Author: Margaret Mitchell
Paperback: 1037 pages
Publisher: Warner Books; 1st edition (June 30th 1936)
The story is set in Clayton County and Atlanta, both in Georgia, during the American Civil War and Reconstruction Era. It depicts the struggles of young Scarlett O’Hara, the spoiled daughter of a well-to-do plantation owner, who must use every means at her disposal to claw her way out of poverty following Sherman’s destructive “March to the Sea”. This historical novel features a Bildungsroman or coming-of-age story, with the title taken from a poem written by Ernest Dowson.
What I thought: I read this book in high school and I fell in love with Scarlett O’Hara and her moxy. The movie is also a masterpiece and something every person should experience. A lot of people have their favorite literary couple: Elizabeth and Darcy, Feyre and Rhysand,
Romeo and Juliet, Gatsby and Daisy, Jane Eyre and Mr. Rochester, Catherine and Heathcliff….I could go on. But the hill I will die on: Scarlett O’Hara and Rhett Butler are my favorites.
Unpopular opinion: a lot of classics have dry writing. They don’t elicit the same feelings as when I read something more modern works like those of Sarah J. Maas (I love that woman). But GwtW still has it. Mitchell’s use of color adds to the spectrum of emotion I felt when I read it. *sigh* I think I’ll go home and watch the movie again.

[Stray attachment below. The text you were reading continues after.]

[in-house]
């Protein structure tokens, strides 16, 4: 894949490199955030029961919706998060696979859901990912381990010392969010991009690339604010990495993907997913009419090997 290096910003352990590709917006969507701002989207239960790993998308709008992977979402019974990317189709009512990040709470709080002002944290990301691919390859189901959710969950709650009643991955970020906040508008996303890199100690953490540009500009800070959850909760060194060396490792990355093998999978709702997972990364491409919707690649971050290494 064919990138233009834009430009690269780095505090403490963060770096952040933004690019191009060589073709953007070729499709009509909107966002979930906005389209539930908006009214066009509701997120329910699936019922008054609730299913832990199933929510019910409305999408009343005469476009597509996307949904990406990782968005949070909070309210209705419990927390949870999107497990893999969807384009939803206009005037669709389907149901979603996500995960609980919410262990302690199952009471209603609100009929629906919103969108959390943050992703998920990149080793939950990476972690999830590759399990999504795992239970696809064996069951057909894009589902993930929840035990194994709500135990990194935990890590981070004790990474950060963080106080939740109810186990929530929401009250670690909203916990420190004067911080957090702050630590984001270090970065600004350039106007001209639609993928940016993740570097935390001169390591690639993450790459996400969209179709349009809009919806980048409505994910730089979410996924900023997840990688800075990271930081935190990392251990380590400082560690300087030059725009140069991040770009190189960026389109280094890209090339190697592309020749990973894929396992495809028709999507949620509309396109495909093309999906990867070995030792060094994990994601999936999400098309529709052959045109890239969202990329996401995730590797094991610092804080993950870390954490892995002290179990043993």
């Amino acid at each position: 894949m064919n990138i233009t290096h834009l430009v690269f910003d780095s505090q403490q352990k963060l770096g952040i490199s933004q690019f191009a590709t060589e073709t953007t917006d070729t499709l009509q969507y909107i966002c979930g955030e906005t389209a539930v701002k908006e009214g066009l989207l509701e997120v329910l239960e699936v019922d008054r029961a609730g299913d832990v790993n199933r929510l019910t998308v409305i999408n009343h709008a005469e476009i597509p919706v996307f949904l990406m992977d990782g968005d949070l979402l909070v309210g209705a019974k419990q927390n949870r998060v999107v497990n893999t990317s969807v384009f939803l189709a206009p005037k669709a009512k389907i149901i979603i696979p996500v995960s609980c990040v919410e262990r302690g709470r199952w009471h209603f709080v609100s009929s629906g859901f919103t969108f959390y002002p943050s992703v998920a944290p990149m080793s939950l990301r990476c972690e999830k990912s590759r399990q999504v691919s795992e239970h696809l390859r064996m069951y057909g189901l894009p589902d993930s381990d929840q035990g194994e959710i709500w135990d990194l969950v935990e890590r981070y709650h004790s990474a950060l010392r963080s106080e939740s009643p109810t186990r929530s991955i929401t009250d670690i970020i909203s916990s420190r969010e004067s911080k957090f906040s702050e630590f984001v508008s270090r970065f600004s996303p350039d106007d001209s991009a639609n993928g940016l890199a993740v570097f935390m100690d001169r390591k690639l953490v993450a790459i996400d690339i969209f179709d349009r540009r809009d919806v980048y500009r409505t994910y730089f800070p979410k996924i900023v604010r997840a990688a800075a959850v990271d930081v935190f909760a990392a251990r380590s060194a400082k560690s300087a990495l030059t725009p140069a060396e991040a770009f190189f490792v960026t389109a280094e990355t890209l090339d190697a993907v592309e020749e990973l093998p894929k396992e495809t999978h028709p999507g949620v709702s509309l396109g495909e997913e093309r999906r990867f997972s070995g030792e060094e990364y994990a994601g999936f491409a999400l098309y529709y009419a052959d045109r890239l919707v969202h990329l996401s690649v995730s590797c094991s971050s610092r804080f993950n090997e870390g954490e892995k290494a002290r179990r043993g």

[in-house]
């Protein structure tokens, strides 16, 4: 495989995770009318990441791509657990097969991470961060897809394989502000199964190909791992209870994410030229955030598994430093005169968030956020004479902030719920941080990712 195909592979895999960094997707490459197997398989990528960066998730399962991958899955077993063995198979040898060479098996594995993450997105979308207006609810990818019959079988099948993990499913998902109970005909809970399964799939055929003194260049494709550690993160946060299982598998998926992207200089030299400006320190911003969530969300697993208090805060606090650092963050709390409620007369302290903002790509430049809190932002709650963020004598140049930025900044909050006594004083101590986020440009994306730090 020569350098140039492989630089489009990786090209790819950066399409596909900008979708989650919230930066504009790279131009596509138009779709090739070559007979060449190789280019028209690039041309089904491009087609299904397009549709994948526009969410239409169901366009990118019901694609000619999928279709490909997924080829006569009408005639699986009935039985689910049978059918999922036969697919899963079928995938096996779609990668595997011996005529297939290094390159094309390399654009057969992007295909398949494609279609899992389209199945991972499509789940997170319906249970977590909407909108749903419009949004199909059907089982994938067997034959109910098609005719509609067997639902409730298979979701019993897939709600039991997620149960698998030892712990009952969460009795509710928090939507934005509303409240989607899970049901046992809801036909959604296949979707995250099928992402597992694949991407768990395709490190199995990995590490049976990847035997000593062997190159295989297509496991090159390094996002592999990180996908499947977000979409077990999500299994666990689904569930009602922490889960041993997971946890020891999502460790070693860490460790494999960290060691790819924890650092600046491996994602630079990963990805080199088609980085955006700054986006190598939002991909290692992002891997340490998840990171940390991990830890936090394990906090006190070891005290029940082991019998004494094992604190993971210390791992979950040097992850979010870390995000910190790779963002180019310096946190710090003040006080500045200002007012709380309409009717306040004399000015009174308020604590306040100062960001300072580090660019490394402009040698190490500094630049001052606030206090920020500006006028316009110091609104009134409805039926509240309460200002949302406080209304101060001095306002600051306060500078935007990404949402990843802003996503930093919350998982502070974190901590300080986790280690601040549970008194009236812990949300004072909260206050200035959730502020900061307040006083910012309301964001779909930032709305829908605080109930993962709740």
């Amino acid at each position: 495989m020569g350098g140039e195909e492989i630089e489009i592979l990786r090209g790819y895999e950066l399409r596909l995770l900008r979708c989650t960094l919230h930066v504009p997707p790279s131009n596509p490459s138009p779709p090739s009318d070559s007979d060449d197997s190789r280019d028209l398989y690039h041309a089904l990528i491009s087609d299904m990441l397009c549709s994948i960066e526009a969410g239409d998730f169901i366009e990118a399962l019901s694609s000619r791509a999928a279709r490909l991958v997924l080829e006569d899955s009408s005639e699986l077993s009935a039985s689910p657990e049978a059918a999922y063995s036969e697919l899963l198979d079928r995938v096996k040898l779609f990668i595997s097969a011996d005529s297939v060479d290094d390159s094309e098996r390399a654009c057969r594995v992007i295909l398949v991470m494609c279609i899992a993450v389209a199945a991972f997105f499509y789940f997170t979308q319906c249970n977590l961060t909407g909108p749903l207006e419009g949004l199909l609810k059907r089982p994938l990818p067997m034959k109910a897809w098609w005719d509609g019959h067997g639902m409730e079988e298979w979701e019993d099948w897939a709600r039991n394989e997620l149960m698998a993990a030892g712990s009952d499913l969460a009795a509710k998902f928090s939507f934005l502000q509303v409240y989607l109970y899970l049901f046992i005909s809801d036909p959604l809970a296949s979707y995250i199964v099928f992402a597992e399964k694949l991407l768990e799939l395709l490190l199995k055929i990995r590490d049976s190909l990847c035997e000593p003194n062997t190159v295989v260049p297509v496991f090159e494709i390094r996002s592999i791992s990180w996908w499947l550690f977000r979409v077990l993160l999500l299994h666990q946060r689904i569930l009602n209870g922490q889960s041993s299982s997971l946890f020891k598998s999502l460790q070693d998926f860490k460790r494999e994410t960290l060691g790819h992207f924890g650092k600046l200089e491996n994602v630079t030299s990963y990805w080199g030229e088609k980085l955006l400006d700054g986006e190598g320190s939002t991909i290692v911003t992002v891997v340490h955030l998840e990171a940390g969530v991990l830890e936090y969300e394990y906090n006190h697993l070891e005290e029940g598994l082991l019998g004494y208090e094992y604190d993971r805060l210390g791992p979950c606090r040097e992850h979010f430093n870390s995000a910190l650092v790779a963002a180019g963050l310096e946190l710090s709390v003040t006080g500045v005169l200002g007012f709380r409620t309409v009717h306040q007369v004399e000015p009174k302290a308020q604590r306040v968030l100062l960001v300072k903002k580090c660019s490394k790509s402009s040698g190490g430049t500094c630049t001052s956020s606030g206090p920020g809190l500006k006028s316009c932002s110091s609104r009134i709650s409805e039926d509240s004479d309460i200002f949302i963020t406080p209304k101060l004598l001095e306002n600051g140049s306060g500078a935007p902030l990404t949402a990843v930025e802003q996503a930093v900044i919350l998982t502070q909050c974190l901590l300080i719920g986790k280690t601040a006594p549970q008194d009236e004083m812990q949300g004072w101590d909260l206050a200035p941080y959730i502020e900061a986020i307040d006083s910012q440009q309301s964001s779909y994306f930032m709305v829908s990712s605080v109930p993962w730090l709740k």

The Quote: Don’t worry, my dear, take heart. Some day, I will kiss you and you will like it. But not now, so I beg you to not be too impatient.
Why I chose it: Ugh Rhett Butler, you glorious bastard. I remember watching the movie (for the millionth time) right after I first met my husband. After watching the volley of words between Scarlett and Rhett, I realized that my husband is a German version of Rhett and I know I had to nab him before anyone else. You think I’m kidding? I’m not.
About the Author:
Margaret Munnerlyn Mitchell, popularly known as Margaret Mitchell, was an American author, who won the Pulitzer Prize in 1937 for her novel, Gone with the Wind, published in 1936. The novel is one of the most popular books of all time, selling more than 28 million copies. An American film adaptation, released in 1939, became the highest-grossing film in the history of Hollywood, and received a record-breaking number of Academy Awards.